What the great writers had that we don’t.

I loved this interesting look at why the quality of writing has deteriorated since my grandmother’s time.

My Antimatter Life

Have you noticed the decline in writing quality in some newly-published books? I’m not talking about the self-published and small press novels, but the ones from major publishers. And when you compare today’s writing output not to the writers of a few decades back, but to the great writers of the English language, it’s clear that something is missing. And that something should really be put back.

What did the great writers have going for them? A number of things, in their education and homelife, that don’t really exist today. Let’s look at a few of them.

Foreign language. Education in the English-speaking world was originally centered on learning two foreign languages, Latin and Greek. As late as the time in which writer C. S. Lewis was being educated, Latin and Greek, with an emphasis on the grammar, were still essential parts of education. Today, by contrast, language learning materials…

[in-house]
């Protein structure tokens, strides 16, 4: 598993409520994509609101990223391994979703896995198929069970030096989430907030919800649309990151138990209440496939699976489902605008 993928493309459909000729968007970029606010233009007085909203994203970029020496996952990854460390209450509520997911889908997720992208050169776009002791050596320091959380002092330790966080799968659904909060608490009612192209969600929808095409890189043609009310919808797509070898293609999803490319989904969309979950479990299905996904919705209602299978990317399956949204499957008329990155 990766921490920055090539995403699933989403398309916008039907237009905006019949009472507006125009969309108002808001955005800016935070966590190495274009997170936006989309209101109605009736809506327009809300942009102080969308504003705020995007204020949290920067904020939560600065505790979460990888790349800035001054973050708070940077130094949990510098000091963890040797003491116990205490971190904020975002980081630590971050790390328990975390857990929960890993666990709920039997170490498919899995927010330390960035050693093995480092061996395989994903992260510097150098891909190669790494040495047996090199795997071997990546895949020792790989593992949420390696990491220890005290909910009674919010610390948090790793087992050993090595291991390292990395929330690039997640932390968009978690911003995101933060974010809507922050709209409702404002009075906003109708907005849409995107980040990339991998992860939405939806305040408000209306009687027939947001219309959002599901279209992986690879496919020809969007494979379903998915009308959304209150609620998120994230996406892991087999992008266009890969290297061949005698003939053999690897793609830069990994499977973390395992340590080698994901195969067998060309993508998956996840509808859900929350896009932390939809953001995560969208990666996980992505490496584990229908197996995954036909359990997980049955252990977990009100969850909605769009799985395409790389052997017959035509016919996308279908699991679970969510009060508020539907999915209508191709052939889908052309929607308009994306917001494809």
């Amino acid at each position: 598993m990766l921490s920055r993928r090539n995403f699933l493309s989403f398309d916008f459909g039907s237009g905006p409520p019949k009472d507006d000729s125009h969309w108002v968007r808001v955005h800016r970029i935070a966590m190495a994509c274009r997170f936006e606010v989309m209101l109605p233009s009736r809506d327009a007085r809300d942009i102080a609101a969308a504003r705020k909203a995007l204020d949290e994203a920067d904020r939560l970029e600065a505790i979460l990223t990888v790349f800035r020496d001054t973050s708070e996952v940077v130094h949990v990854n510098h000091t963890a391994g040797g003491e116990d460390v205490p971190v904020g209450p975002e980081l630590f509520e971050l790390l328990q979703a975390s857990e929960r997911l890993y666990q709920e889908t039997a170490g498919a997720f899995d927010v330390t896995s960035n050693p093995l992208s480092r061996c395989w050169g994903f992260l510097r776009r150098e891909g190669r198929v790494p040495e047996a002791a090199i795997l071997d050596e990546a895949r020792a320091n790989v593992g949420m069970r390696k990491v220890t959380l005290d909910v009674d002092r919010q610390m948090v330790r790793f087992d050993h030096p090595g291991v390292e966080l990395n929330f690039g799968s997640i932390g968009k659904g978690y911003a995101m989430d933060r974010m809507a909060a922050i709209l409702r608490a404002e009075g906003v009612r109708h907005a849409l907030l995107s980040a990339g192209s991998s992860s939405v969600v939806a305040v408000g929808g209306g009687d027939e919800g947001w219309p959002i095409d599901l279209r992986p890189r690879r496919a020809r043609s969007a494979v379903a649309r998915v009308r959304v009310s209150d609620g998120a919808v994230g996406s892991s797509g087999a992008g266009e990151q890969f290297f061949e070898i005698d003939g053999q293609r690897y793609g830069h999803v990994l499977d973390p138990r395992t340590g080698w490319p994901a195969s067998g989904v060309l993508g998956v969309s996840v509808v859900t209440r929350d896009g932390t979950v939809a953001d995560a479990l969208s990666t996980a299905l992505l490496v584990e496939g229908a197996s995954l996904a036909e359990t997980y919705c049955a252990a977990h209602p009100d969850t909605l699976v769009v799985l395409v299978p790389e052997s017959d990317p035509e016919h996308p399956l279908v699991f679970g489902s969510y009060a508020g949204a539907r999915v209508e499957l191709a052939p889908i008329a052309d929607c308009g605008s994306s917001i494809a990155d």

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2 thoughts on “What the great writers had that we don’t.

  1. It’s funny because I don’t think ours is the first era to suffer. I think the 30s-50s were not that great either. I really didn’t care for the terse language and half-developed plots of what was supposed to be edgy at the time. But what I think then and now has in common is a democratization… then it was readers–reading was going through a “no longer just for elite” and so writers were writing to a “mass market” in a way they really hadn’t before. I mean Dickens and Dumas did, via periodicals, but even THOSE at the time were considered vulgar. (they are the ones I like best, by the way–that late 19th century mass market writing style is fabulous because they write for the weekly cliffhanger). But now the democratization is of the writer… anybody can write and publish a book. So I don’t think there are fewer great books. I think the great books have just gotten harder to find because there is so much else. And because there is so much else, publishers have gotten skrimpy on upfront costs except when they have a “sure thing”–less editing, fewer feedback iterations. I bet when we are 20 years past it, this generation won’t look so bad because the dreck will have fallen to the side.

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